How to Keep Rising Rodent Populations Out of Your Home This Winter

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Mice and rats are a year-round pest control problem in most regions. Recently, many towns have seen an enormous increase in rodent activity and aggressive behavior. This could prove problematic when temperatures drop and already-hungry rodents start spreading to more residential areas in search of food and shelter.

Here are tips to prevent mice and rats from raiding your pantry, along with some infestation “warning signs” every homeowner should know.


Avoid keeping pet food outdoors, and take down your bird feeders.

Leaving out kibble or birdseed on your porch or in your yard is the fastest way to attract rodents. You’re providing them with an easy food supply and giving them a huge incentive to stick around. Once the weather gets colder, they’ll start looking for shelter on your property where it’s warm: inside your home.

Clear debris and thick vegetation from your yard.

Rodents have many natural predators (owls, coyotes, cats, humans, etc.), so they prefer homes that offer somewhere to hide. They’ll conceal themselves in bushes, vines, and shrubs, and use soft mulch and leaf piles to make nests. By eliminating places where they can hide, they’ll most likely choose a more advantageous location off your property.

Seal gaps inside and outside your home.

To get inside your home, the average rat only needs a hole the size of a half-dollar. A smaller rat can fit through a quarter-sized hole, and mice can squeeze through a nickel-sized hole!

Make sure any gaps in your home’s are plugged or sealed with materials that will be difficult for rodents to chew through, like silicone sealant or copper mesh. Common places entry points for rodents include attic and crawl space vents, holes for plumbing, gas, and electrical lines, and gaps in the eaves, gables, and rafters of roofs. Also, make sure to equip all exterior doors with sweeps.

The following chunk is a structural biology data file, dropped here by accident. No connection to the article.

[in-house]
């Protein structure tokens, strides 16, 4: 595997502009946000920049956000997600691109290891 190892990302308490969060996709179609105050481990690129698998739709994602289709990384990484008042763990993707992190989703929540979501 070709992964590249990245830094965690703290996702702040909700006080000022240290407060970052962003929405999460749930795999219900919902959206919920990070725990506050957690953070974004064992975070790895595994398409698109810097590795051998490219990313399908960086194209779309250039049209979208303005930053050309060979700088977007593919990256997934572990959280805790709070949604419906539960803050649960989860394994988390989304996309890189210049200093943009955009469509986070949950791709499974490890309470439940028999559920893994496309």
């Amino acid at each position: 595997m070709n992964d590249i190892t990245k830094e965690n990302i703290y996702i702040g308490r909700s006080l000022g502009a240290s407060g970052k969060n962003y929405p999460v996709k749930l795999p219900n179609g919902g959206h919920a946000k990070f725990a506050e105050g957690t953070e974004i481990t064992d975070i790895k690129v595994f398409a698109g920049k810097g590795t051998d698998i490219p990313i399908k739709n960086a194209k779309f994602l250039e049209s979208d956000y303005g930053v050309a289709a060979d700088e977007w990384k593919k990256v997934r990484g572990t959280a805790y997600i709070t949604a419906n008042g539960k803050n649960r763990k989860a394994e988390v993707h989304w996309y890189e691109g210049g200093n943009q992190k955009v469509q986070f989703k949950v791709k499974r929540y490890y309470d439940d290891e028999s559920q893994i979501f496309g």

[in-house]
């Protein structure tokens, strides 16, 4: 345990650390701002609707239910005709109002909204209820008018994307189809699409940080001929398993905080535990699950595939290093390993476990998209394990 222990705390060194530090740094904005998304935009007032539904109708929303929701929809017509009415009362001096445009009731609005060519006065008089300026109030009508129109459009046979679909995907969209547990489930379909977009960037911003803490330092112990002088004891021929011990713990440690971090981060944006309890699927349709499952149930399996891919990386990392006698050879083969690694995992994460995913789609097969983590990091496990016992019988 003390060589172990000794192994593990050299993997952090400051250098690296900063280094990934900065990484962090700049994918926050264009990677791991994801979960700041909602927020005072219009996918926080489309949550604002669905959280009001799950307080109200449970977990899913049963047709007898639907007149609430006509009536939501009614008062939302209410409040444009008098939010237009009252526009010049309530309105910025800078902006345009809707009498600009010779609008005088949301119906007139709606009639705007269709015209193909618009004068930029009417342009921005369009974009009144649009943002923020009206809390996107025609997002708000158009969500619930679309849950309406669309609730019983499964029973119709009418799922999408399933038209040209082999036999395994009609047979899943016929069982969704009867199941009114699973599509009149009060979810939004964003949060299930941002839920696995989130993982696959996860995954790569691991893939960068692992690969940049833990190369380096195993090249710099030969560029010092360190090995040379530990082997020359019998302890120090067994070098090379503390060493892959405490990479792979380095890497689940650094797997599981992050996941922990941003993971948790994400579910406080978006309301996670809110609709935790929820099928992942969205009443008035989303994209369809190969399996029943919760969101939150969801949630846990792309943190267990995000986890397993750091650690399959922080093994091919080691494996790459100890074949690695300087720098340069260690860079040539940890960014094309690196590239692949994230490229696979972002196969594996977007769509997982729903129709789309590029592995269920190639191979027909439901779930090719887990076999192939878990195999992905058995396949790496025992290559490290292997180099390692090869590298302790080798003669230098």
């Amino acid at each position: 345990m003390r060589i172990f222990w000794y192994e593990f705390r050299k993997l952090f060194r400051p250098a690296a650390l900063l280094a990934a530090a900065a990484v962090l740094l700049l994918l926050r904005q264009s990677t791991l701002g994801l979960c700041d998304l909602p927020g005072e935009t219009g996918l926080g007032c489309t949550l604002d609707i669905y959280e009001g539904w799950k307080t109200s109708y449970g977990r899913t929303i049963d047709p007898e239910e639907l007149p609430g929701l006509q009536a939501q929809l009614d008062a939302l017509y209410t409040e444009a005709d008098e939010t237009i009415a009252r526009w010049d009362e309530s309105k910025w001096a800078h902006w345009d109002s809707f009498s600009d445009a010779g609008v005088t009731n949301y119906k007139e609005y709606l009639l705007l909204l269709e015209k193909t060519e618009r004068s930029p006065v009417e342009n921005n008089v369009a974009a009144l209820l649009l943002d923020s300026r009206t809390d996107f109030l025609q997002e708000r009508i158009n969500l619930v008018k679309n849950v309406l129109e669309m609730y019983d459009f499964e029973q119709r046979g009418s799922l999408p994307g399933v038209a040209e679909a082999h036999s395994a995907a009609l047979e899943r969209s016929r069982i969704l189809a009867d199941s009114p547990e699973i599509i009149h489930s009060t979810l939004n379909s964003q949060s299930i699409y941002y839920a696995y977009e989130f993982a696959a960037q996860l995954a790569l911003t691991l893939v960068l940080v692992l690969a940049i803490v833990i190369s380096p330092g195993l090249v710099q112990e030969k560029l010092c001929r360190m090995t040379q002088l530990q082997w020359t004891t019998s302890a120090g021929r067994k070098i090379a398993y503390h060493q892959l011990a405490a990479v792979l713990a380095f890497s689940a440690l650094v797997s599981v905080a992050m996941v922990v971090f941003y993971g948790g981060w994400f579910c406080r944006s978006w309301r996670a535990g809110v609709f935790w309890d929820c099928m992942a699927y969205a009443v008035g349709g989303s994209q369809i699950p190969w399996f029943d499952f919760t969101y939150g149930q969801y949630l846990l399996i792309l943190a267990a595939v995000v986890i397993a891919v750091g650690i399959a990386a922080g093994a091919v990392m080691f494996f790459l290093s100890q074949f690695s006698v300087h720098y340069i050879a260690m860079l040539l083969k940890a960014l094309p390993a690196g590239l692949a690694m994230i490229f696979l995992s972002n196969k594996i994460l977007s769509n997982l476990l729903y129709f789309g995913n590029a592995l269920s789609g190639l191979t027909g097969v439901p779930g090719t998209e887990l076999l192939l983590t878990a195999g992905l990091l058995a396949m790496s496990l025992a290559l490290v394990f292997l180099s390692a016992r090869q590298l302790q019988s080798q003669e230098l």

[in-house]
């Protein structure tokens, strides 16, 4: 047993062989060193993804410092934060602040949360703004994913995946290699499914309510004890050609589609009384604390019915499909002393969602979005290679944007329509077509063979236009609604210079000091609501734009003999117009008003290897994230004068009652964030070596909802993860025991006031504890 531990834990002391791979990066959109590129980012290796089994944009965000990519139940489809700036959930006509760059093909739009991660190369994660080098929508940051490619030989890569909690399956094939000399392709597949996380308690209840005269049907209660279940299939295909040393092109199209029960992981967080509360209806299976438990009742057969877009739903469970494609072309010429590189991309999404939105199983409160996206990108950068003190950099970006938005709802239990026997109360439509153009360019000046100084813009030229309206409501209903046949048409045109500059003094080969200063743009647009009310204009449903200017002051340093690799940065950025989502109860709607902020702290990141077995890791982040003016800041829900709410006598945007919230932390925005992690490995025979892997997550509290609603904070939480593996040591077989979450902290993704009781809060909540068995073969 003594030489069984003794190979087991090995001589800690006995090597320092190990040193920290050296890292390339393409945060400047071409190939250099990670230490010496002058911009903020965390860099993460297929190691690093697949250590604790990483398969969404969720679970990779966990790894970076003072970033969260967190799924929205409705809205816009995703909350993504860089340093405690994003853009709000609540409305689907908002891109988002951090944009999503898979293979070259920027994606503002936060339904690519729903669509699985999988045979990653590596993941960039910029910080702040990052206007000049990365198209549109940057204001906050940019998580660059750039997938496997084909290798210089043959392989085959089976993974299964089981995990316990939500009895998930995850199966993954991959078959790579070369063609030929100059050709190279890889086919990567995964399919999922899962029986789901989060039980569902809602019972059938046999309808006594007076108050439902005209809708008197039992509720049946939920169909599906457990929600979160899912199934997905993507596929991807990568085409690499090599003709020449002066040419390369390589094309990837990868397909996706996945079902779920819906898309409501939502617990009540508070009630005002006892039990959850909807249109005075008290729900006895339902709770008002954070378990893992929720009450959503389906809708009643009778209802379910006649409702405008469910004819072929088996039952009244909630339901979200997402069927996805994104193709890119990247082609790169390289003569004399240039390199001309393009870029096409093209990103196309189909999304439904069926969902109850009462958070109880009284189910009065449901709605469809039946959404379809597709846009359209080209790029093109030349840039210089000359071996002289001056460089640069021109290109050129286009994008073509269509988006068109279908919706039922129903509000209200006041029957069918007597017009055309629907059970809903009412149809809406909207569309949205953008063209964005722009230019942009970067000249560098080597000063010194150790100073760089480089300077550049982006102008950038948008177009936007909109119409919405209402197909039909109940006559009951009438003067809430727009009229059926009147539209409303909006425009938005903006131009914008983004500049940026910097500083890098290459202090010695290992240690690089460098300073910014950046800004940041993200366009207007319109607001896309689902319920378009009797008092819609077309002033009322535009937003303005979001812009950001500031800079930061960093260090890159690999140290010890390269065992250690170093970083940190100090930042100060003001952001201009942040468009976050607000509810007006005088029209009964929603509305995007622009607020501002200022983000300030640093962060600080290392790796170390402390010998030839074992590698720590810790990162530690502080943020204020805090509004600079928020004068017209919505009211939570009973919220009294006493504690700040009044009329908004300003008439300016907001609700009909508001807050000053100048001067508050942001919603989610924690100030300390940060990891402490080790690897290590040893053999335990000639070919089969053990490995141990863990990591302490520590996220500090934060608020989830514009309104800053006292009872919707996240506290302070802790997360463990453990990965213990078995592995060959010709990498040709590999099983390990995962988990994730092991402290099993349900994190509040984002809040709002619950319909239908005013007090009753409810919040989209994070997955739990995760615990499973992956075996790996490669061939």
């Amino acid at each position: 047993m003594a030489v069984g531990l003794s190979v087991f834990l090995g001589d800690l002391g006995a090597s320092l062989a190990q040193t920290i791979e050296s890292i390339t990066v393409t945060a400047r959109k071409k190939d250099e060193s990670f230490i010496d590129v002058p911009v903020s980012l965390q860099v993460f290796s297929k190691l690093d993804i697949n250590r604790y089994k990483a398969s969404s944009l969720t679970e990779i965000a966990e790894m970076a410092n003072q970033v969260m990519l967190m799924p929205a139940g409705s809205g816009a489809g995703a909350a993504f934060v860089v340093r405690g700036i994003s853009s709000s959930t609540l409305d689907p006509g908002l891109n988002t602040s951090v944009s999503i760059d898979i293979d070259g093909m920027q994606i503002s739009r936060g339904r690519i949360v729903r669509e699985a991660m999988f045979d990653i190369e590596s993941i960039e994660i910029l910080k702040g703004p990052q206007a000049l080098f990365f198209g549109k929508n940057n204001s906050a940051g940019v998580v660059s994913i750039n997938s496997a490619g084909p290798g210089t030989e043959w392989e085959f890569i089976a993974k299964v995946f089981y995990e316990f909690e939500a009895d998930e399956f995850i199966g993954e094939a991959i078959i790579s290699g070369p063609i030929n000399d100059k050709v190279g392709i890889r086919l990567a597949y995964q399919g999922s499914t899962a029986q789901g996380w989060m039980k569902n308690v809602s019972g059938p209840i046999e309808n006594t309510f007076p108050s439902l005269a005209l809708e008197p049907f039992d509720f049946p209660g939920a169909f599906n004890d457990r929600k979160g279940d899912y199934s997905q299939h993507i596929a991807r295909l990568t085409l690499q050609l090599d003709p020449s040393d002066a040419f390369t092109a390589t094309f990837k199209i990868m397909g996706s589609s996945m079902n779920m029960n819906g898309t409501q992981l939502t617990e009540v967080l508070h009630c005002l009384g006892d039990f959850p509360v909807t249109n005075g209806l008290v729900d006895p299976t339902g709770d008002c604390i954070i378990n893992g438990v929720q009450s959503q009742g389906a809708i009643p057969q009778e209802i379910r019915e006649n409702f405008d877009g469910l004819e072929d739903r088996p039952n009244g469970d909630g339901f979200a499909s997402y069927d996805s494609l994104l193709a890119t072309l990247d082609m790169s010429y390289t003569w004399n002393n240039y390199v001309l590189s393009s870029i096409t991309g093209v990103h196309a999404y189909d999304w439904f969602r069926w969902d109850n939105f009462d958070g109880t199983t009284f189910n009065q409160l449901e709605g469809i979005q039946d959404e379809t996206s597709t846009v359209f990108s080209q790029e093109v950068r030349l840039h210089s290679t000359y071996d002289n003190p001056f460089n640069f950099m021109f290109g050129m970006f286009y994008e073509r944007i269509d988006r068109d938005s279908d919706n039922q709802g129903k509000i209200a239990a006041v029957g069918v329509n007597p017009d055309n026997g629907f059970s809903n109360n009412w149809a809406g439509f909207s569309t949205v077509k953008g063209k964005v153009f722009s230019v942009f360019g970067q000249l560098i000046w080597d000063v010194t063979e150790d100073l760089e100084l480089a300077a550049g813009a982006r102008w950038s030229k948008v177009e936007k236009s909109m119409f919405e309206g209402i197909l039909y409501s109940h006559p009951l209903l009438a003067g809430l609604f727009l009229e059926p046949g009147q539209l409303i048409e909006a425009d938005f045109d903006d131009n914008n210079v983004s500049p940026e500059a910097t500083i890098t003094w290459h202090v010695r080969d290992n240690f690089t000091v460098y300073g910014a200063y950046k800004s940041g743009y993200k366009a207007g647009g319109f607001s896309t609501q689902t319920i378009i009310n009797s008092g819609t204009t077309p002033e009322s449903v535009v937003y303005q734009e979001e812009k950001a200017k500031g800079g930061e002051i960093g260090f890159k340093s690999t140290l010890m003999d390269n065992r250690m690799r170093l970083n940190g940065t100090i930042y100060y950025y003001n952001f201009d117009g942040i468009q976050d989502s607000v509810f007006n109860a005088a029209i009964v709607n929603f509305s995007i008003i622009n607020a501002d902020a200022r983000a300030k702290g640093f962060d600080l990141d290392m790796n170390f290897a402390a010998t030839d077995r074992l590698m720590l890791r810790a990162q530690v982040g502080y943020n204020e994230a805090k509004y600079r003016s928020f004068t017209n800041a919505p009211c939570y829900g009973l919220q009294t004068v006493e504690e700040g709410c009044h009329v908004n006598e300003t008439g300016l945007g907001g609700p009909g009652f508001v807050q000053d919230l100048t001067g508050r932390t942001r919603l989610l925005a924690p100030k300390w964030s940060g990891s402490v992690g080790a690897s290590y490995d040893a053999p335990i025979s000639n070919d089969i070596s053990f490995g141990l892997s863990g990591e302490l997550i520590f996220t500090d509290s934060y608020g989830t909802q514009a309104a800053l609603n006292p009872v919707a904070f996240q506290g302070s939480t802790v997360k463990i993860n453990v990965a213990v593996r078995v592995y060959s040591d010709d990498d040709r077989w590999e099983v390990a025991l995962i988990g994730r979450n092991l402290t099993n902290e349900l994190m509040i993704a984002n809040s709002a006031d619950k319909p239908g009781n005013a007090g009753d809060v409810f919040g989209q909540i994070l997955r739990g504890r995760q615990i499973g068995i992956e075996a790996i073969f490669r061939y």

Conceal your garbage.

One man’s trash is a rodent’s Las Vegas buffet. Always keep your garbage cans covered with the lid down as tightly as possible. If you’re dealing with a current infestation, try double-bagging your garbage to prevent the smell from attracting pests.

Clean up right after cooking and eating.

Just because rodents will eat garbage doesn’t mean they’ll pass up a home-cooked meal or some takeout pad thai. Once you’re finished cooking and enjoying your meal, team up with your household to wash the dishes, wipe down the table, stove, and counters, and take out the trash. Wipe or vacuum up any crumbs or spills immediately.

Keep your food in airtight containers.

Grab those Bed, Bath, and Beyond coupons you’ve been saving and invest in some glass, airtight containers for your pantry foods and leftovers. Rodents are incredible chewers, and a plastic bag presents no challenge against their chompers.

Work with pest control specialists that can meet your household’s needs.

Before setting out poison to prevent an infestation, consider this: Poison Control Centers get about 15,000 calls every year for children under 6 years old eating rodenticides. Leaving out poison for rodents can also put pets at risk. If children or animals live or visit your home, talk with your pest control specialist about safe treatments for your situation.


Think you might have a rodent infestation already? These are the most common signs.

  • Droppings
  • Teeth marks and signs of chewing
  • A stale, urine smell coming from concealed areas
  • Scratching, scampering sounds
  • Torn insulation, paper, or fabric (signs of nest-building)

An Effective, Environmentally-Responsible Approach to Rodent Control

At Greenix Pest Control, our rodent control professionals create customized treatment plans tailored to you, your home, and your situation. We use a multi-step program that covers four seasons and never requires any heavy-handed toxic treatments. Learn more about our robust treatment method here.

Get the help you need with rodent removal from our friendly, thorough pest control experts. Call (888) 800-7181 or contact us online.

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